I wish to thank my advisors and everyone else who has helped make this publication happen. At the end of the day, of course, the respobsibility for this decision, legally, ethically, and aesthetically, is and must be mine alone. In this I am mindful of the ironic twist of fate that prevented us from publishing a novel Truman believed he had finished (Answered Prayers) but allows us to publish this novel, which most likely he did not want published. As I write this I see Truman with his impish grin wagging a finger at me. "You are a naughty avvocato!" he is saying. But he is smiling.

I wish to thank my advisors and everyone else who has helped make this publication happen. At the end of the day, of course, the respobsibility for this decision, legally, ethically, and aesthetically, is and must be mine alone. In this I am mindful of the ironic twist of fate that prevented us from publishing a novel Truman believed he had finished (Answered Prayers) but allows us to publish this novel, which most likely he did not want published. As I write this I see Truman with his impish grin wagging a finger at me. "You are a naughty avvocato!" he is saying. But he is smiling.

Alan U. Schwartz
October 2005

The Truman Capote Literary Trust trustee on certain contents of a box of documents containing inter alia four school notebooks and sixty-two supplemental notes left by a Brooklyn curb when their author decided not to return to the apartment following an absence but to move house.

A Capote Reader

Hardcover
By Truman Capote, a Biblitz favorite!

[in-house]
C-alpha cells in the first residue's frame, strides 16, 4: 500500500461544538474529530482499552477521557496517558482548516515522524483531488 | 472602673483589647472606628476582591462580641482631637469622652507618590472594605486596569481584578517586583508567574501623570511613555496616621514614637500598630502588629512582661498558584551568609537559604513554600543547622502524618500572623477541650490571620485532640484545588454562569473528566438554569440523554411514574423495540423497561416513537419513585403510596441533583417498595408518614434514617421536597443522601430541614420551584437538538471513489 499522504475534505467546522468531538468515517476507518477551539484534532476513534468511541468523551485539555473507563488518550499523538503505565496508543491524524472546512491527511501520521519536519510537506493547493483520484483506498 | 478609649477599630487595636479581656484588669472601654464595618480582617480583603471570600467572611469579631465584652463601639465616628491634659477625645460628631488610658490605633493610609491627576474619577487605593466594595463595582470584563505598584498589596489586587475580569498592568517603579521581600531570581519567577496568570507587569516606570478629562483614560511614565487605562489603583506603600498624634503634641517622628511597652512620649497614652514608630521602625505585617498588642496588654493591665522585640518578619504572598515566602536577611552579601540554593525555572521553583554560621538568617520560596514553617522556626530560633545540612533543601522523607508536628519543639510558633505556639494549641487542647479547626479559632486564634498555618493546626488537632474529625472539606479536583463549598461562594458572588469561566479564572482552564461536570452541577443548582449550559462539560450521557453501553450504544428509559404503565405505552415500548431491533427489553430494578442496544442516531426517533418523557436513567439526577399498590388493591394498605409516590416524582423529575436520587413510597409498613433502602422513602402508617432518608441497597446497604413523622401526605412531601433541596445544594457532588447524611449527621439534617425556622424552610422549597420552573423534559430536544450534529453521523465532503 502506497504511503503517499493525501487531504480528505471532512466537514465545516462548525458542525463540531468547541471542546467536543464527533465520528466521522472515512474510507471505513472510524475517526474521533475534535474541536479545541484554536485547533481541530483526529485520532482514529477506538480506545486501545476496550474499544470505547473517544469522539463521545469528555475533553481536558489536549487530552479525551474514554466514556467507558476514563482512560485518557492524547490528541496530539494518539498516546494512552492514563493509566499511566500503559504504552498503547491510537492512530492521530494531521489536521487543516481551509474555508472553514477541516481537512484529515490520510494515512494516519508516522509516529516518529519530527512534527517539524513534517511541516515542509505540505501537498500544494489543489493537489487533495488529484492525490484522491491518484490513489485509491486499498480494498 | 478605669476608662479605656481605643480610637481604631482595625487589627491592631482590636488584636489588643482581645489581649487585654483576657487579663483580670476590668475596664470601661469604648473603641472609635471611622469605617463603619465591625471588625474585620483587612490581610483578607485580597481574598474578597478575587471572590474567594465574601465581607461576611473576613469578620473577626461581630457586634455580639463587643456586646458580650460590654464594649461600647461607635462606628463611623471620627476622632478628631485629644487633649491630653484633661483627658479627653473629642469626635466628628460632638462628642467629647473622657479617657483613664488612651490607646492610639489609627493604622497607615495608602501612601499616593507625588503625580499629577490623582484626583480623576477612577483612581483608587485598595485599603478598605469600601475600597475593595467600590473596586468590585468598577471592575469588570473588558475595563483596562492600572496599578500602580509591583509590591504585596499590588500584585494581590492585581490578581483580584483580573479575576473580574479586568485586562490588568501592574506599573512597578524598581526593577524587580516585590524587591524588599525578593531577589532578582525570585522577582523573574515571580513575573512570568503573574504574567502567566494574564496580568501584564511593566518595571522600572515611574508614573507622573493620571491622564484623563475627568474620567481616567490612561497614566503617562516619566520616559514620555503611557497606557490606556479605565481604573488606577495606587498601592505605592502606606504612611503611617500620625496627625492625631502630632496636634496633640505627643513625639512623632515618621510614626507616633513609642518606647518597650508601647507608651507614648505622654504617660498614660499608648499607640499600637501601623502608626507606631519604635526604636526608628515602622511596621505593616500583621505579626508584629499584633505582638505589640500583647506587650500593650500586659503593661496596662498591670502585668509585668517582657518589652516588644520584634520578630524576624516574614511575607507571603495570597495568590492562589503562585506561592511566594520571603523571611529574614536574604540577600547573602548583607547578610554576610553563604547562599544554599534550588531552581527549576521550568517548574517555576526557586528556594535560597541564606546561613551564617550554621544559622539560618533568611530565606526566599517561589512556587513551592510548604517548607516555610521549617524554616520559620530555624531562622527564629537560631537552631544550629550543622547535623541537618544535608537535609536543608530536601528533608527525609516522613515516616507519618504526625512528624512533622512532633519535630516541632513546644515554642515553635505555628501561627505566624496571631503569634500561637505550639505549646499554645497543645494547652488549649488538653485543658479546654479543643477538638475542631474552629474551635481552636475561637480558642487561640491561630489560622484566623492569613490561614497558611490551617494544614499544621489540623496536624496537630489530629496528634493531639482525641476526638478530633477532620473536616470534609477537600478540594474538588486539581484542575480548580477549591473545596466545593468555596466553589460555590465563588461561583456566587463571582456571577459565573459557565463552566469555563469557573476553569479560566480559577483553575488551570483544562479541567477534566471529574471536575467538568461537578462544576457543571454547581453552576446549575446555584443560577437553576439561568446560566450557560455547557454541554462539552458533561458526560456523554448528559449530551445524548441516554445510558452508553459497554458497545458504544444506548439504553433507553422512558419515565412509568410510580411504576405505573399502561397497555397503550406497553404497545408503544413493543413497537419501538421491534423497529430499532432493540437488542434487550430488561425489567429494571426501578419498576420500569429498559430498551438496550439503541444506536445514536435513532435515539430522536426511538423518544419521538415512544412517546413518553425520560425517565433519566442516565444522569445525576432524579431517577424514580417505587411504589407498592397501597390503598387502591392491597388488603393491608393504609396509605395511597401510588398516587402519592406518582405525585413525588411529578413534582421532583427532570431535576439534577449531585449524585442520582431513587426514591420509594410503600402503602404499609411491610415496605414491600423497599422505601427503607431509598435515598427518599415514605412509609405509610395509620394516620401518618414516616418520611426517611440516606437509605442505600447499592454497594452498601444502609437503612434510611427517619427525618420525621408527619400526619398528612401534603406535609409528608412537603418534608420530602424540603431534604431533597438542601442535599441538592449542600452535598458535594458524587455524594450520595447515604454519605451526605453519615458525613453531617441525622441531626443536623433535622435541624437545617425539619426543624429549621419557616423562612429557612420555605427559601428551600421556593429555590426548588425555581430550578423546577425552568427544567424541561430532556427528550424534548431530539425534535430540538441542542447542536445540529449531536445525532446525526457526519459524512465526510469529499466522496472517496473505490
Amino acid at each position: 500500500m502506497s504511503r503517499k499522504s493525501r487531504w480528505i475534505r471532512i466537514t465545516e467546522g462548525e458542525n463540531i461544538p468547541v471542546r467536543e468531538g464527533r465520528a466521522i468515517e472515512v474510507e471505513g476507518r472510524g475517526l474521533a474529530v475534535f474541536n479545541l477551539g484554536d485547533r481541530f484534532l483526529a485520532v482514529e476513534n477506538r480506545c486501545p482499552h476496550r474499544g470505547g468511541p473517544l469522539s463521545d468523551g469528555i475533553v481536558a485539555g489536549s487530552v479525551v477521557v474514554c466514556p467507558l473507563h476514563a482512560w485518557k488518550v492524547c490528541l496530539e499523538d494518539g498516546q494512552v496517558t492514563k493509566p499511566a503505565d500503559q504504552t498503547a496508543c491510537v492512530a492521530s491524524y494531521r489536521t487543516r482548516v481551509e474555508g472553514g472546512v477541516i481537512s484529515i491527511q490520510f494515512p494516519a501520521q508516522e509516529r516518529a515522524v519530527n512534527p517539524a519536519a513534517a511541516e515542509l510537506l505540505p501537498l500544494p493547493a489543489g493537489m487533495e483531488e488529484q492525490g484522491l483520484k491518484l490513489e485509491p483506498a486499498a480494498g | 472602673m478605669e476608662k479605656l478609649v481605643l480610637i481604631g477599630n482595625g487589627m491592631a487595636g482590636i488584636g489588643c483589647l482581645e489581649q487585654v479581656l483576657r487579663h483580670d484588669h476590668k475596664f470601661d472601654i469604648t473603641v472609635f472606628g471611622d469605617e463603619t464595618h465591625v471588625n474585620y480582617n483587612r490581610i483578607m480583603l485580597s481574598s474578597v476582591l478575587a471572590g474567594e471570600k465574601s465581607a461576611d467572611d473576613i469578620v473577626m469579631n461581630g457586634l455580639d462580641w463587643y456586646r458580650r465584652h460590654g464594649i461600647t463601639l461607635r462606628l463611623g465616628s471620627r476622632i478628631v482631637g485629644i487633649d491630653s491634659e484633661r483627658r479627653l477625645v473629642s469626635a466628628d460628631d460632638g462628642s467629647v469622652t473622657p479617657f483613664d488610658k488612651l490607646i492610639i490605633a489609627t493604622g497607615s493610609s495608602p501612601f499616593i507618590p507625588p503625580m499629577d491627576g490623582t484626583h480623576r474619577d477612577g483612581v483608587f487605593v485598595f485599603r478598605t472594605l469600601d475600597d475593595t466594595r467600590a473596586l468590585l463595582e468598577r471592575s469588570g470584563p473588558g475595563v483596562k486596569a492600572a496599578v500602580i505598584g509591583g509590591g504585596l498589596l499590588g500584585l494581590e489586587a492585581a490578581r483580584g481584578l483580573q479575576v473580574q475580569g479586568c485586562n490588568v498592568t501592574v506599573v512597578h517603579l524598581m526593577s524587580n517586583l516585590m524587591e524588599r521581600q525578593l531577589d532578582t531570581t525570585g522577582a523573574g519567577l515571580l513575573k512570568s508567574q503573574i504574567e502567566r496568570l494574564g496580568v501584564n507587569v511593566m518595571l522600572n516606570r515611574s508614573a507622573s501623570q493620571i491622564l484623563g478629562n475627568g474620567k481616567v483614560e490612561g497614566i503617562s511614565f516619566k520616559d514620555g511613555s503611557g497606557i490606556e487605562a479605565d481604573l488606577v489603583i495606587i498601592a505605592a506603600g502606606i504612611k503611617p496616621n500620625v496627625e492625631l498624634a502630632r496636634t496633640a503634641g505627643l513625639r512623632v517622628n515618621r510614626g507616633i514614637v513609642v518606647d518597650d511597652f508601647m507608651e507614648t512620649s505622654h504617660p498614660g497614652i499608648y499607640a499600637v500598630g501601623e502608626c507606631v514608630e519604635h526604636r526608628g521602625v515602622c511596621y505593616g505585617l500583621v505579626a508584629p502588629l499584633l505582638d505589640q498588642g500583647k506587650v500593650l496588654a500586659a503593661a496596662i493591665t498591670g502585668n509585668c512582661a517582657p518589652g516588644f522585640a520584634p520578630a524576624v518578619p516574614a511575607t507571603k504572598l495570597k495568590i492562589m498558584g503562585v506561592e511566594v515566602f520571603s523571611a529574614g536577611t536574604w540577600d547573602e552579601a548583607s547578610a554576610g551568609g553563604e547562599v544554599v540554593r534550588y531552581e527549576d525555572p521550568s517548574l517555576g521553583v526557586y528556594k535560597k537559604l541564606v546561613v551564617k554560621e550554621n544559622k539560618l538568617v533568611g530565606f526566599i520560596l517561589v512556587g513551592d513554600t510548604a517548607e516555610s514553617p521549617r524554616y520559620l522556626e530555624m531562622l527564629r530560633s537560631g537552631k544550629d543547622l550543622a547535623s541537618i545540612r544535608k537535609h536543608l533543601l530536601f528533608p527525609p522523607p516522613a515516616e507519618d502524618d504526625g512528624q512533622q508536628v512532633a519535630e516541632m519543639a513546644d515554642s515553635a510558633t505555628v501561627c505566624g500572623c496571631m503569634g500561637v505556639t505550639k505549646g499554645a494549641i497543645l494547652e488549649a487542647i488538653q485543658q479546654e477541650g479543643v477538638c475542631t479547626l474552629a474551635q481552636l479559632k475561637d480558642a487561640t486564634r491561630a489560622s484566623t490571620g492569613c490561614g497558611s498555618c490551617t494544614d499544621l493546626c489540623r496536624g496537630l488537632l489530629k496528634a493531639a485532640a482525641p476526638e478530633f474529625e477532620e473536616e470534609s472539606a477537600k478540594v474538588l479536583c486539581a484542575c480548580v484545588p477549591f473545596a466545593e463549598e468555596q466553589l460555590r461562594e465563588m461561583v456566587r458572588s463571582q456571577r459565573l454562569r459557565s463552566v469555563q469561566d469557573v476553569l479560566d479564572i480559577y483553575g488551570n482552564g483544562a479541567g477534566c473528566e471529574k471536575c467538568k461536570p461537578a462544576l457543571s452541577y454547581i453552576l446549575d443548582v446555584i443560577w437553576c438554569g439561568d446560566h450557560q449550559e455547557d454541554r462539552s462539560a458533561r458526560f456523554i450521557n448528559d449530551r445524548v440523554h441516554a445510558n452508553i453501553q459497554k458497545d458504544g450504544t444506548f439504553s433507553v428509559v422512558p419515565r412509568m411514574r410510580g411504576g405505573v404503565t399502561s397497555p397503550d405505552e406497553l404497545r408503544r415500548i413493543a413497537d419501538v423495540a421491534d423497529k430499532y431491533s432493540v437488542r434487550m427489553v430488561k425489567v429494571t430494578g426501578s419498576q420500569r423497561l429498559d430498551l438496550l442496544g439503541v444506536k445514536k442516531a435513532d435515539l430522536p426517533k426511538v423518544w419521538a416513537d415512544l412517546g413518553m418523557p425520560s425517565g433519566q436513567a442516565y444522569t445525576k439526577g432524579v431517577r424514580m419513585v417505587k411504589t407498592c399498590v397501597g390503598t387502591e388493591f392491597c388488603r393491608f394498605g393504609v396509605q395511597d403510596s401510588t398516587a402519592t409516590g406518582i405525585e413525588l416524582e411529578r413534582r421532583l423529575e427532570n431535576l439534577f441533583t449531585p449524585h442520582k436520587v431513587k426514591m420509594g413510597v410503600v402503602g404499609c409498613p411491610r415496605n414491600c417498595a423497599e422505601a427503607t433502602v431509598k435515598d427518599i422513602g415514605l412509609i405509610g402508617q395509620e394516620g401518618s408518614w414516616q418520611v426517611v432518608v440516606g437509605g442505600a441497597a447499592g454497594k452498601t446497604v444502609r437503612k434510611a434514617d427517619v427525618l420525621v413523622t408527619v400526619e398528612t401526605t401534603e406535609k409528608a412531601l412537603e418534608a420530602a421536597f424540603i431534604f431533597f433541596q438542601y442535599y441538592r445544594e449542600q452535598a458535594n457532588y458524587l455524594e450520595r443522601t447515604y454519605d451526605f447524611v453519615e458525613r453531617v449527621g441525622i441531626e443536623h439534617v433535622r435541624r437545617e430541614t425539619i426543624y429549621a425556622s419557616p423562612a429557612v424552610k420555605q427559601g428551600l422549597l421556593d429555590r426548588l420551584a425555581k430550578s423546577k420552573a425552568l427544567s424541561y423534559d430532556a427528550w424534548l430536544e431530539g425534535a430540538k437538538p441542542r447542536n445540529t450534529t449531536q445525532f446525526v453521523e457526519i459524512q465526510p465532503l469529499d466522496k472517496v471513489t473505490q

As a group, Brooklynites form a persecuted minority; the uninventive persistence of not very urbane clowns has made any mention of their homeland a signal for compulsory guffaws; their dialect, appearance and manners have become, by way of such side-splitting propaganda, synonymous with the crudest, most vulgar aspects of contemporary life. All this, which perhaps began good-naturedly enough, has turned the razory road toward malice: an address in Brooklyn is now not altogether respectable. A peculiar irony, to be sure, for in this unfortunate region the average man, being on the edge of an outcast order, guards averageness with morbid intensity; he does, in fact, make of respectability a religion; still, insecurity makes for hypocrisy, and so he greets The Big Joke with the loudest hee-haw of all: "Yaaaah, ain't Brooklyn a kick - talk about funny!" Terribly funny, yes, but Brooklyn is also sad brutal provincial lonesome human silent sprawling raucous lost passionate subtle bitter immature innocent perverse tender mysterious, a place where Crane and Whitman found poems, a mythical dominion against whose shores the Coney Island sea laps a wintry lament. Here, scarcely anyone can give directions; nobody knows where anything is, even the oldest taxi driver seems uncertain; luckily, I've earned my degree in subway travel, though learning to ride these rails, which, buried in the stone, are like the veins found on fossilized fern, requires fiercer application, I'm sure, than working toward a master's. Rocking through the sunless, starless tunnels is an outward-bound feeling: the train, hurtling below unlikely land, seems destined for fog and mist, only the flash-by of familiar stations revealing our identities. Once, thundering under the river, I saw a girl, she was sixteen or so and being initiated into some sorority, I suspect, who carried a basket filled with little hearts cut from scarlet paper. "Buy a lonely heart," she wailed, passing through the car. "Buy a lonely heart." But the pale, expressionless passengers, none of whom needed one, merely flipped the pages of their Daily News. (From Brooklyn, p. 300)